“To the Azande the question of guilt does not present itself as it would to us.” This is a notion that is brought up when talking about whether the witches confess to their crimes or not. There is a question then of morality among the Azande and whether they really understand what is right and wrong. To explain this lack of morality they ultimately blame witchcraft. These notions of a moral compass being off track are side effects of witchcraft. So for example if a man commits adultery he is said to be a witch (Evans-Pritchard 56).
So are these witches dealt with? Well that is a very complicated question in which Evans-Pritchard spends a good third of the book trying to explain. See to first find out who the witch was, the victim has to go to a “poison oracle” who then goes through different rituals (yep all involving poison) to find the witch and bring them to justice. Now there are charts and examples out the wazoo of different types of rituals and the aftermath of the rituals (Evans-Pritchard 57). Once again if you want to get the full story read the ethnography (which I can’t stress enough is incredibly fascinating) but what it comes down to is this. Witchcraft is blamed for everything in the society but the witches aren’t burnt at the stake like we see in Europe and other parts of the world. This whole cycle of retribution through these oracles is a normal part of the Azande society. Think of it as our system of law, well sort of.
Out of all the different views of witches and witchcraft there are some among the Azande that are just plain, well weird for lack of another word. First I have to mention that the Azande believed that many animals were actually witches or dead witches inhabiting animals. The Azande then feared many of the wild animals but none more than the wild cat that they called adandara. The Azande describe the adandara: “It is witchcraft; they are the same as witchcraft” (Evans-Pritchard 237).
It is believed that the male of the adandara have sexual relations with women of the villages. The women then give birth to kittens and breast feeds them like human children (oh don’t worry it gets weirder). These cats are supposed to be avoided at all times and it is believed that even hearing their cries in the brush are fatal. To drive off the adandara, one has to get a magical whistle from an oracle. One blow of the whistle will scare away the adandara (Evans-Pritchard 237).
In addition to the cats being evil and associated with witchcraft, so is Lesbianism. In fact sexual relations between two women is given the same name as the wild cats: adandara. “They say ‘it is the same as cat.’ This comparison is based upon the like inauspiciousness of both phenomena and on the fact that both are female actions which may cause the death of any man who witnesses them.” Because Lesbianism is considered evil, the women who were caught engaging in it were punished. Now, one would think that they would be punished similar to the witches, with the oracles involved. It is interesting though that many of the women who were engaging in homosexual activity were executed, for it was considered the highest evil among witchcraft (Evans-Pritchard 238).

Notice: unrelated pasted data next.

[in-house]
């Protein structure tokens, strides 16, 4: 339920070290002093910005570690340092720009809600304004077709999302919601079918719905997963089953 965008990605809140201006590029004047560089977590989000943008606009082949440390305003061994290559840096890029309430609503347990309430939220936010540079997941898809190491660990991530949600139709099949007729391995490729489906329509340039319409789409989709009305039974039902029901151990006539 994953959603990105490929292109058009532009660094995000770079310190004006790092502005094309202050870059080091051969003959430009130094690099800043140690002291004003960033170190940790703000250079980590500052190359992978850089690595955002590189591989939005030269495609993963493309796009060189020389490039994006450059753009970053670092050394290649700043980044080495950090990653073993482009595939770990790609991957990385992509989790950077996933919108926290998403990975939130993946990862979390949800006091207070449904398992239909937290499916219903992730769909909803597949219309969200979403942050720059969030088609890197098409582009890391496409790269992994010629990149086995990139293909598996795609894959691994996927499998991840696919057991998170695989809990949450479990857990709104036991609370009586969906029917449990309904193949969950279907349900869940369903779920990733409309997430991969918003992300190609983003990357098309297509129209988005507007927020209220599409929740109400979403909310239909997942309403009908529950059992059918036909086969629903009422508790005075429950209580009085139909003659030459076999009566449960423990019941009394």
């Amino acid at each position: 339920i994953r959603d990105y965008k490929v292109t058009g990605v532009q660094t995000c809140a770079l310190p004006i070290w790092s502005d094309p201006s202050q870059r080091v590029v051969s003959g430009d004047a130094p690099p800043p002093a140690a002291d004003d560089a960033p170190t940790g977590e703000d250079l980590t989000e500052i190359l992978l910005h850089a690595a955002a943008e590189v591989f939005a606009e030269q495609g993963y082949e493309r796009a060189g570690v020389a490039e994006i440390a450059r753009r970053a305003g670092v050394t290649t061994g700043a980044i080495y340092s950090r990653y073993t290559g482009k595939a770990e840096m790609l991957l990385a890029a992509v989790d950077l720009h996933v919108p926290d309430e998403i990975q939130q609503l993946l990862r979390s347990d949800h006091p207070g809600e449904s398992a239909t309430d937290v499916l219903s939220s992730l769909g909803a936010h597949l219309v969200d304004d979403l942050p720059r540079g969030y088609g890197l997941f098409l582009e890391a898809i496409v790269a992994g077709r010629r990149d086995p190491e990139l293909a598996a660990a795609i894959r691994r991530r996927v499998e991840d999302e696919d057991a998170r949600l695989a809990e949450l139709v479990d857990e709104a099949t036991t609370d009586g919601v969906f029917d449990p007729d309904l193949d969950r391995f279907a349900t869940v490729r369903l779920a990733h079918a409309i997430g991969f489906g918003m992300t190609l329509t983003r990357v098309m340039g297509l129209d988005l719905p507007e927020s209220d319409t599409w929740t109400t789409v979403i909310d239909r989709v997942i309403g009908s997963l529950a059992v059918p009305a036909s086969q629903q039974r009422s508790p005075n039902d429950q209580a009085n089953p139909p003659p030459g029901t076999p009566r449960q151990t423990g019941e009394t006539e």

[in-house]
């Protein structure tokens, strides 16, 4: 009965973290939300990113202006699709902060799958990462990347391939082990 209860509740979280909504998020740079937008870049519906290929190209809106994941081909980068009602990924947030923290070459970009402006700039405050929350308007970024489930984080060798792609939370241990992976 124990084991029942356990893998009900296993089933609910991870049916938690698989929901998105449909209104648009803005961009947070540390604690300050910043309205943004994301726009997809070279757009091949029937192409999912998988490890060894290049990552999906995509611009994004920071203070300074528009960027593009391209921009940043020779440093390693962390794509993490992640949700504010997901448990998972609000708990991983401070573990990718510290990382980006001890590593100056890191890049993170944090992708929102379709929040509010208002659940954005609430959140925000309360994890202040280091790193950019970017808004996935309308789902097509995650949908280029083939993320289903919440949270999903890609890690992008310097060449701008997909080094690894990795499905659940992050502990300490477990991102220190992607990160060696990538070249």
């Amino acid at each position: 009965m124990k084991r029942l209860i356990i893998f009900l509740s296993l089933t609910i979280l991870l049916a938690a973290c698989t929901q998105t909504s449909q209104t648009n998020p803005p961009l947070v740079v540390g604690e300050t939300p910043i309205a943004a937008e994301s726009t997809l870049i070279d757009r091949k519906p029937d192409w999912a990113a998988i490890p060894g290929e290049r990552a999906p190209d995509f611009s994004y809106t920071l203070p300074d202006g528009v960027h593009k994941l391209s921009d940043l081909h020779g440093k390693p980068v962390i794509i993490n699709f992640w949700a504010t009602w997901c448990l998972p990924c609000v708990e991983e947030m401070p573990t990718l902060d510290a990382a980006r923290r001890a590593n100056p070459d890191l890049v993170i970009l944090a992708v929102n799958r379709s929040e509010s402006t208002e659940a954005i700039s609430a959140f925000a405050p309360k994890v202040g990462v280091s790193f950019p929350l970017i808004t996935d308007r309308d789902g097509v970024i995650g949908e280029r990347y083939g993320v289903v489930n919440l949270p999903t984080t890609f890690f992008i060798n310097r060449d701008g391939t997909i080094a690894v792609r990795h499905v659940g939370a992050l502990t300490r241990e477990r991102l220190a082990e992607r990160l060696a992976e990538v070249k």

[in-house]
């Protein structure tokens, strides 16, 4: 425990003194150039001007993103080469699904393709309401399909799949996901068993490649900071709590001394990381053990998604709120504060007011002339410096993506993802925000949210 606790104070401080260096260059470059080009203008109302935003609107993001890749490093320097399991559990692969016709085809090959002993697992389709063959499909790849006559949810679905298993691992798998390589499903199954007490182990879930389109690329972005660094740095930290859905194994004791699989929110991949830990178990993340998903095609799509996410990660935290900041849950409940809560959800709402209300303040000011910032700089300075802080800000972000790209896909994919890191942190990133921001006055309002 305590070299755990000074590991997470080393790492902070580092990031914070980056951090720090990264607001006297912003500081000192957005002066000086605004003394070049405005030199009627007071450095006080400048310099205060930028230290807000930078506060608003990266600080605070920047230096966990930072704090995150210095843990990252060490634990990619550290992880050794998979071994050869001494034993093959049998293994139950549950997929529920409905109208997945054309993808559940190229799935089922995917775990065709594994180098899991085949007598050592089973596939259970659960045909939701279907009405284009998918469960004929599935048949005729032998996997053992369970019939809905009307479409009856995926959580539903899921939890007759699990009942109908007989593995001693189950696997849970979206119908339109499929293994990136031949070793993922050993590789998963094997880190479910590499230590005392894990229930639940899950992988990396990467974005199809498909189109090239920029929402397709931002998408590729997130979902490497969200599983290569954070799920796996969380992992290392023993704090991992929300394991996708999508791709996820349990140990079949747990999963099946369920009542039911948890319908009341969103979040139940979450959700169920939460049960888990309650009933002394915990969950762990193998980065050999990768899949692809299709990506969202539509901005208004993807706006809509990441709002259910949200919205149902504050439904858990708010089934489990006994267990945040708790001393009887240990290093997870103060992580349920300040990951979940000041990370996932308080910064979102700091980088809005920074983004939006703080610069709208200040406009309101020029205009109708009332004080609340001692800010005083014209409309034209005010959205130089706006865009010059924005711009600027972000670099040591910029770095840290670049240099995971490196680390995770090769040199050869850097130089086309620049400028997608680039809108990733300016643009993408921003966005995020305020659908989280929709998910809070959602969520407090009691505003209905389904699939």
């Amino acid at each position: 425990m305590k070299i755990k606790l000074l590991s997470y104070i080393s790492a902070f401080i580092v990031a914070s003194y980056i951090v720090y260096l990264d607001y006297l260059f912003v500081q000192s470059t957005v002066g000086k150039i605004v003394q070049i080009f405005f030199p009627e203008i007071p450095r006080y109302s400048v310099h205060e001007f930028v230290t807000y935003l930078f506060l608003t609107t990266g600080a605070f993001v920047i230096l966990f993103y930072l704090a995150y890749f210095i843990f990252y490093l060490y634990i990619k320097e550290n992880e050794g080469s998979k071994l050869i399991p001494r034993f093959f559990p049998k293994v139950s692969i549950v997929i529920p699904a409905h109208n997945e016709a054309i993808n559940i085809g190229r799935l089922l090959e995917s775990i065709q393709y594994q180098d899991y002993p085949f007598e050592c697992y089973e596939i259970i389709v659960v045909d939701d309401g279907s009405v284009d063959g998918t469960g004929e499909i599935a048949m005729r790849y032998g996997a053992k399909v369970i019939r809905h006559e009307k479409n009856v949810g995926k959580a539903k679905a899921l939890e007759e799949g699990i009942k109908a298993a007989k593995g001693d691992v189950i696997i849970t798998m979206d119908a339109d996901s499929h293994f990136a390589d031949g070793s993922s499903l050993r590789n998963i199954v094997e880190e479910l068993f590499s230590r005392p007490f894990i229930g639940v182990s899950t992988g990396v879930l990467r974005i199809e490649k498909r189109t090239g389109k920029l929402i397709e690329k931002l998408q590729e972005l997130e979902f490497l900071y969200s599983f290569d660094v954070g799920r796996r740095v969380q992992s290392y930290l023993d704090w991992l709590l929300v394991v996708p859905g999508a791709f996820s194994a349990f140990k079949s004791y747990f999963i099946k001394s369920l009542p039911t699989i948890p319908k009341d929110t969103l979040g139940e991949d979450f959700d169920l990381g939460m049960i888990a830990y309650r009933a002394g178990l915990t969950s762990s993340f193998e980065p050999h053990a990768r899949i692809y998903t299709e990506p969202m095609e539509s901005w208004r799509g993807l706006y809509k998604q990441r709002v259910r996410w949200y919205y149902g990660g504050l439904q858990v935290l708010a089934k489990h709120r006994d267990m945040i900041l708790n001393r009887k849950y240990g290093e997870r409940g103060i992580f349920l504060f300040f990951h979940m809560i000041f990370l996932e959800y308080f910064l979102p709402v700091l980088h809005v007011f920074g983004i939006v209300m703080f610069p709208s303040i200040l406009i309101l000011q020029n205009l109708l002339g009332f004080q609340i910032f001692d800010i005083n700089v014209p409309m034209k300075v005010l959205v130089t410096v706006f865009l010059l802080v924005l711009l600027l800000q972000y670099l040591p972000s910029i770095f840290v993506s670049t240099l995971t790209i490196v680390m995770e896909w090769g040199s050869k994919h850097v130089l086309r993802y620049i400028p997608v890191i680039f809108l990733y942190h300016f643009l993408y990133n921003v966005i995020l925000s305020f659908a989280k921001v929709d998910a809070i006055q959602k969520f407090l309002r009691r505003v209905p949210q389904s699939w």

I mentioned in the previous post that women and men were equally responsible for witchcraft, but that didn’t mean that men and women were treated equally. As we can see just from the accounts of Lesbianism, women were more likely to be punished than men. In fact the women in the society could be punished for many different things most of with were blamed on witchcraft (like everything else in the society). Then any “unusual” function of the woman genitalia in general was considered to be unlucky and evil which goes back to giving birth to cats and homosexual tendencies. In fact even menstruation was considered to be an agent of witchcraft (Evans-Pritchard 239).
Okay and then we get even weirder. If a man is the possessor of bad teeth he is called an irakörinde and is thought to be extremely bad luck. Also if when he was born the man grew his top teeth before his bottom teeth he was also considered an irakörinde. The irakörinde were then kept away from new crops and anything that was being built since they caused things to break or crops to die. The problem is then how can the villagers tell who has bad teeth? Well that is hard to tell, so once again they relied on the oracles to provide them with magical charms and guidance against them (Evans-Pritchard 240).
Hopefully you have learned a lot from this study on the Azande and their bizarre notions of evil and witchcraft. What you should take away from this is that this is all going on now, this is not an account from thousands of years ago; it is the 20th century. That is what the 30 days of advocacy against witch-hunts has strived to do, expose the atrocities that are plaguing our world. Just because these 30 days are now up does not mean that we stop spreading the word. We have to continue to open people’s eyes up to this because (once again sounding like a broken record) most people don’t know and don’t want to know that this is something that is still alive and well today. I hope that you pass the information that you learn in my blog, as well as other participants in this movement, along and that you take something away from it all.
E.E. Evans-Pritchard. Witchcraft, Oracles and Magic among the Azande. Oxford University Press, 1976.